The empirical evidence that the realized spot and forward rates as well as the current spot and forward rates for the same currency are cointegrated implies that error-correction models (ECMs) can be employed to model the dynamic structure of FX rates. The connection between ECMs and cointegration was first suggested by Granger (1981). If linear combinations of 1(1) variables happen to be I(0) the variables are said to be cointegrated. If the variables are cointegrated, there exists an error-correction representation and implies that movement away from equilibrium in one period may be (proportionately) corrected in the next (see Engle and Granger, 1987).

    In this paper we employ ECMs to model the dynamic relationships among the current spot, realized spot and forward rates of five currencies where the current spot and forward rates-at the start of the forward contracts-are observed on specific days of the week, and the forward rates are matched to their respective maturity dates in the next month. This approach is intended to eliminate measurement errors and capture seasonal variation in the data. A more detailed justification is provided in the next section. ECMs are also employed to assess the forecasting accuracy of the sets of subsamples. For comparative purposes, non-aligned month-end rates are also examined. Engle and Yo0 (1987) have shown that when the ECM is correctly specified it provides improved long-term forecasting performance over (correctly specified) unrestricted vector autoregression (VAR). Further, Granger (1986, p. 226) asserts that ECMs should produce better short-run forecasts and will certainly produce long-run forecasts that hold together in economically meaningful ways.

    This study contributes to current empirical work in the following ways. We demonstrate that the moments of the realigned samples for a given currency are dissimilar. This is consistent with the empirical results on seasonal variation in FX returns. We also compare our results with non-aligned month-end data and further indicate that significant autoconelation appears persistent at certain intervals, although not systematically. An interesting result which follows from our approach is that the error-correction term in the final ECMs varies across currencies and sets of subsamples. The out-of-sample forecasting accuracy of the ECMs also appears to be affected by the choice of the interval in which the FX rates are observed.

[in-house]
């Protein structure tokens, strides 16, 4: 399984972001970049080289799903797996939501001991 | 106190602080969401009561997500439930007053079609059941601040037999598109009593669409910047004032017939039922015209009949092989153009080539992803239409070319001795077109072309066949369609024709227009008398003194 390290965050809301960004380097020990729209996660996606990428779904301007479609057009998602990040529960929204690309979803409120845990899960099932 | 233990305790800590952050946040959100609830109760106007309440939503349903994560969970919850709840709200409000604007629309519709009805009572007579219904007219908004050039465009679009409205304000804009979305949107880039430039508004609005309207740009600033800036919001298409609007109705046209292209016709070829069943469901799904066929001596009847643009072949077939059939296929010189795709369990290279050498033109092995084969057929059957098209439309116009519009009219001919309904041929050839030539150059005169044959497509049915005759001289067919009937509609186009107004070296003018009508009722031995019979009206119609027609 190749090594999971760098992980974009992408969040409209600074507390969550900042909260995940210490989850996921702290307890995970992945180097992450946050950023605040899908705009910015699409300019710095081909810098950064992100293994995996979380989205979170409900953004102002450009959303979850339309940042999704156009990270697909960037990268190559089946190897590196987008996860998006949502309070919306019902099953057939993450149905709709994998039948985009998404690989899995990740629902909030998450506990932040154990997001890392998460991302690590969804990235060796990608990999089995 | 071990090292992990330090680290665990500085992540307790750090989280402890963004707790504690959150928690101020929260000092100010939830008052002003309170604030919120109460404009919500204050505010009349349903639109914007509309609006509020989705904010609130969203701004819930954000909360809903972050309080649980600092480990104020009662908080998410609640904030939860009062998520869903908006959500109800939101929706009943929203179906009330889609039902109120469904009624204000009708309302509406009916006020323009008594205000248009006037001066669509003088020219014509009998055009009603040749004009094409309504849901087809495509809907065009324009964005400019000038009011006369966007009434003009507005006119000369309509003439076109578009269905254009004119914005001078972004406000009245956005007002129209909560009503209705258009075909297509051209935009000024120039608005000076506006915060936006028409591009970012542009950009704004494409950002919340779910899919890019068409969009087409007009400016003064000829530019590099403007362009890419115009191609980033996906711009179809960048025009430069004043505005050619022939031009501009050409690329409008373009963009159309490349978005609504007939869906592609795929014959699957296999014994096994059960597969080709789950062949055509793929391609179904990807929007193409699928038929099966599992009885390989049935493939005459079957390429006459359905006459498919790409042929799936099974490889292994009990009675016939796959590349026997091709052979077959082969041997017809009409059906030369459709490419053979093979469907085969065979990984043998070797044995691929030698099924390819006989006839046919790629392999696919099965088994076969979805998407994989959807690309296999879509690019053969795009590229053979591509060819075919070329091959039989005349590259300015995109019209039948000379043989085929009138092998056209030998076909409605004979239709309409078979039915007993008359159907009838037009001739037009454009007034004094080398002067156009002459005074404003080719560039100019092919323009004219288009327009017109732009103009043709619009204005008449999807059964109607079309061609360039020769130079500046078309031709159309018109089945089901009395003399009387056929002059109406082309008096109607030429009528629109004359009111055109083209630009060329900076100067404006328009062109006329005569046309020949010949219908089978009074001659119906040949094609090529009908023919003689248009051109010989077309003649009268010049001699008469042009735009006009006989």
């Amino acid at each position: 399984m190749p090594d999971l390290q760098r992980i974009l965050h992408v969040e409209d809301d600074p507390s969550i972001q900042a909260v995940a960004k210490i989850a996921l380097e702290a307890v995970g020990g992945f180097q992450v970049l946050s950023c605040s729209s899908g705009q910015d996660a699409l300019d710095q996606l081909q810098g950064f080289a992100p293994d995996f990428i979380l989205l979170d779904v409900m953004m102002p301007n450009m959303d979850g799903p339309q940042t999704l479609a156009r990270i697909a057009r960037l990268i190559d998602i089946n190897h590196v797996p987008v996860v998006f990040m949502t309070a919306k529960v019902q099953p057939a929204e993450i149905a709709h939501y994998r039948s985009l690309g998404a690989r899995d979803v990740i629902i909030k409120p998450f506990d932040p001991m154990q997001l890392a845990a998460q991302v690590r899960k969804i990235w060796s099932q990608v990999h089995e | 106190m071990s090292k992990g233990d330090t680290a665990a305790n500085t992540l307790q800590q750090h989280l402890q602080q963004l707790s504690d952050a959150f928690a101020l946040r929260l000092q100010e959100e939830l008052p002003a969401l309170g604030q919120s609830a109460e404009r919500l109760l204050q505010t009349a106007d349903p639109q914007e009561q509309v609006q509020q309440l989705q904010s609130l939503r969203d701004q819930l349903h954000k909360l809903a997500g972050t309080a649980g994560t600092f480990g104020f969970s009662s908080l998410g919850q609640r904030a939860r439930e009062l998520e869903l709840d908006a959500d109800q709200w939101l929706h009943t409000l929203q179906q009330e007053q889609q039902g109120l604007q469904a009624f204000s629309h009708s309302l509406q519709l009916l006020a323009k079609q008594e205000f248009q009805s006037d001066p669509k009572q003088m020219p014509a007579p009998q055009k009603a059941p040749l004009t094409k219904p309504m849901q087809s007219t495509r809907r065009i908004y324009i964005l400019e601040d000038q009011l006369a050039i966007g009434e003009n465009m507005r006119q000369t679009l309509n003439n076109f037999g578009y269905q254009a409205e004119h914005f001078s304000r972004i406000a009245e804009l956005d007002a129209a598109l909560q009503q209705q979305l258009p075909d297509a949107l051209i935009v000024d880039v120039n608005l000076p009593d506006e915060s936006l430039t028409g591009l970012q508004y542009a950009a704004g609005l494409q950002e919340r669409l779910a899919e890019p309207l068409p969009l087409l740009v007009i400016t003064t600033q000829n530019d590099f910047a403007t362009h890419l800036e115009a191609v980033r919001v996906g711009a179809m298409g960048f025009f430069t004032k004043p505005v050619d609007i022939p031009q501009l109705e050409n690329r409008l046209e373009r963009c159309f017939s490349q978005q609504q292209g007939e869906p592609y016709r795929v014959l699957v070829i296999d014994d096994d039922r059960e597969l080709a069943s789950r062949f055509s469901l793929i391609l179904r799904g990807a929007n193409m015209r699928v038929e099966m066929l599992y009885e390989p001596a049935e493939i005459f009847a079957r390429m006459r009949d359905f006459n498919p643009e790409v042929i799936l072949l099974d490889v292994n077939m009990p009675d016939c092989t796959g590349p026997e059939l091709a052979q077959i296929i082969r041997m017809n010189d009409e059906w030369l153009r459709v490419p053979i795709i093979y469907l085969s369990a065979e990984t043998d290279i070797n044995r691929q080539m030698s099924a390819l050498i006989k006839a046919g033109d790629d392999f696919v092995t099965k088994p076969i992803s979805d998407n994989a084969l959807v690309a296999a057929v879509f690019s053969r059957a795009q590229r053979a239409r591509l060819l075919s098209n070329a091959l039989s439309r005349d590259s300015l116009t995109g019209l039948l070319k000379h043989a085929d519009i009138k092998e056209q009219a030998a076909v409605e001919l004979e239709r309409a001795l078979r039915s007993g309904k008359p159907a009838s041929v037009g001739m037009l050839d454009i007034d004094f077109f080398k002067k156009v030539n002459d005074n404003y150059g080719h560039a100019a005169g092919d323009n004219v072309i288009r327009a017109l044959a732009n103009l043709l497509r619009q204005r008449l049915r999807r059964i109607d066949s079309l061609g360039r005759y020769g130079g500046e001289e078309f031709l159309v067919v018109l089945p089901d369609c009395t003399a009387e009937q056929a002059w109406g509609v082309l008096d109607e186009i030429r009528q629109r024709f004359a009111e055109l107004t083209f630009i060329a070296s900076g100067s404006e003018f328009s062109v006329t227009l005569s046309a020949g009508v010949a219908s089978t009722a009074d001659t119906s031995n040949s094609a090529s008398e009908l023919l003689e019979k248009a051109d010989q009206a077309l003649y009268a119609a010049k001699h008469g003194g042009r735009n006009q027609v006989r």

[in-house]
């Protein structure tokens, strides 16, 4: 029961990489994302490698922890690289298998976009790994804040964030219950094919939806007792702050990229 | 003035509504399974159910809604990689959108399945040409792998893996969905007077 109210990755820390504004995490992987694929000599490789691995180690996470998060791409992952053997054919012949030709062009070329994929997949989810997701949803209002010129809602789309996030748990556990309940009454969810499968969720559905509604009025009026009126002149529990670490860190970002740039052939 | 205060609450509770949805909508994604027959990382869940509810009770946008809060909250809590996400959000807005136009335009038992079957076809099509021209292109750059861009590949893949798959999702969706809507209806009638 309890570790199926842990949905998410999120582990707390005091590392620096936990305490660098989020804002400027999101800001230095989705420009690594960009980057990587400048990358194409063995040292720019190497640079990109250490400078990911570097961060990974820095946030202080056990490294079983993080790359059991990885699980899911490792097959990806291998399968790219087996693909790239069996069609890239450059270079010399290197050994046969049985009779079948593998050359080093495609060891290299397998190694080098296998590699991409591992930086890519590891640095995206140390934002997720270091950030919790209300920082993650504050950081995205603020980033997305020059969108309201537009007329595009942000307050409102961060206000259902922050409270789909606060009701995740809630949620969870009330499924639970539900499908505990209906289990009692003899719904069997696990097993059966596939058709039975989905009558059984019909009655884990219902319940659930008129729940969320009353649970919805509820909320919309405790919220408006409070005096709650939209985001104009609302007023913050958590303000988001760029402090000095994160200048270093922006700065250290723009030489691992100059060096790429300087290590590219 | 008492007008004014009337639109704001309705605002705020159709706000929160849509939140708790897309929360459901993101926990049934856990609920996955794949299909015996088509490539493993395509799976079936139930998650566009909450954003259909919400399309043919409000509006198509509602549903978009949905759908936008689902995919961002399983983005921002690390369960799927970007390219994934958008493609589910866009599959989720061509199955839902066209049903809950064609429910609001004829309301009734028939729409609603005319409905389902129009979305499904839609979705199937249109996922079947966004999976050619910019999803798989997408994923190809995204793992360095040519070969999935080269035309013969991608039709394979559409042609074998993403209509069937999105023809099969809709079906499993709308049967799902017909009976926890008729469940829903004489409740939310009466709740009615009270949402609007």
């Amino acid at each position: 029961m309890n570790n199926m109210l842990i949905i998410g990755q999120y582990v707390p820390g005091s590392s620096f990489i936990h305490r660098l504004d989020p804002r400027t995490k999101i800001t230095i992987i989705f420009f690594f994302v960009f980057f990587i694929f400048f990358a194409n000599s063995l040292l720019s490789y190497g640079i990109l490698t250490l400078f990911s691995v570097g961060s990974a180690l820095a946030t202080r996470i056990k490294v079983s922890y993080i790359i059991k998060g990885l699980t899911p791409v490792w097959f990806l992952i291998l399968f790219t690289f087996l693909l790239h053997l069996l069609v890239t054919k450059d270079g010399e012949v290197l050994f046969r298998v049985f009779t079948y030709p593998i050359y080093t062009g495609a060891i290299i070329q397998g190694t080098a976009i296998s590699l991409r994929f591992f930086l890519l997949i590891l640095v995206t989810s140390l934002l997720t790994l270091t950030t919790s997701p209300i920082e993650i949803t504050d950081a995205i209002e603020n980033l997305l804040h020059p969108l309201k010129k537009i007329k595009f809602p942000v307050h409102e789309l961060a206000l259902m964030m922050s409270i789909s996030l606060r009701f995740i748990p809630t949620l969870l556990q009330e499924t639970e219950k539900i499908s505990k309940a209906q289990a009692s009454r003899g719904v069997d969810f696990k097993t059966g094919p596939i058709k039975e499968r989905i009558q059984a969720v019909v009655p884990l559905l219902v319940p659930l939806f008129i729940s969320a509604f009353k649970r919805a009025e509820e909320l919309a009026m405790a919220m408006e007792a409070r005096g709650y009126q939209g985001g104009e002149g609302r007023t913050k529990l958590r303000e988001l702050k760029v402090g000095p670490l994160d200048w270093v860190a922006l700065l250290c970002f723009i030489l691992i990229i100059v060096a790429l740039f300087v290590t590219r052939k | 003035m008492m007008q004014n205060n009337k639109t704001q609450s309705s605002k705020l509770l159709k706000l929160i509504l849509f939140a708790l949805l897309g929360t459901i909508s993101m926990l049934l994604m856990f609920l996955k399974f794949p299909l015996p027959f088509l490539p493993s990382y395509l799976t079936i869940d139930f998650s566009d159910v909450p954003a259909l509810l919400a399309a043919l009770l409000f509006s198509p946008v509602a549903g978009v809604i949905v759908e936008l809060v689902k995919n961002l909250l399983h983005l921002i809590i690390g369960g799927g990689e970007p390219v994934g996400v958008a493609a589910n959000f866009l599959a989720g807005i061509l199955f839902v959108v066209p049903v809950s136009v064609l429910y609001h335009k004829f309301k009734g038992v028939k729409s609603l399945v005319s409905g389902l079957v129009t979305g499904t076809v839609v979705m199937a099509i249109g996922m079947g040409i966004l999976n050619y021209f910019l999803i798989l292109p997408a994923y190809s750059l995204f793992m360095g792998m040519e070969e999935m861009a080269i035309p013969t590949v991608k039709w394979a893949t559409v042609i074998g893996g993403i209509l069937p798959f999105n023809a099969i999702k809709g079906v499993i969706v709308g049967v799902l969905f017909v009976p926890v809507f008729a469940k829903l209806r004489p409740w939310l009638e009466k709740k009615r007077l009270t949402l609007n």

The remaining sections of this paper are as follows. The next section provides a justification for the methodology adopted in this study. The data-sampling procedure is also described. The discussion emphasizes the need to apply data-sampling procedures which are consistent with the settlement (delivery) of FX contracts and the need to account for seasonal variation in the data.

    This author became aware of Copelands study after an earlier draft of this paper was submitted for refereeing. The author would like to thank an anonymous referee of this journal for also bringing the study to his attention.

  • Nathan Lael Joseph Cointegration , Error-correction models 50 1

    The third section provides a brief theoretical discussion of the ECM we employ to forecast the FX rates. The results on unit roots and cointegration are briefly described in the fourth section and the fifth section presents the results on the out-of-sample forecasting performance of the ECMs. A summary of the results and their implications is provided in the final section.

    REALIGNMENT, SEASONAL VARIATION, AND THE DATA SET

    Many empirical studies which use FX data fail to employ data-sampling procedures which are consistent with the rules governing the delivery of FX contracts (see, for example, Longworth, 1981; Baillie and Bollerslev, 1989a). A few exceptions are the empirical studies of Levine (1989), and Copeland (1991, 1993). Where the rules are observed, such that the forward rate is matched (realigned) with the appropriate realized spot rate, researchers for the most part tend to concentrate on month-end rates, though sometimes also weekly rates, and ignore possible seasonal effects. For example, although Bekaert and Hodrick (1993) found that the point estimates of realigned (correctly sampled) Friday data were more negative compared to the non-aligned data, they ignored the possible effects of seasonal variation across other days of the week. However, Copeland (1991) employed realigned daily forward and spot rates but did not find significant day-of-the-week effects in the data.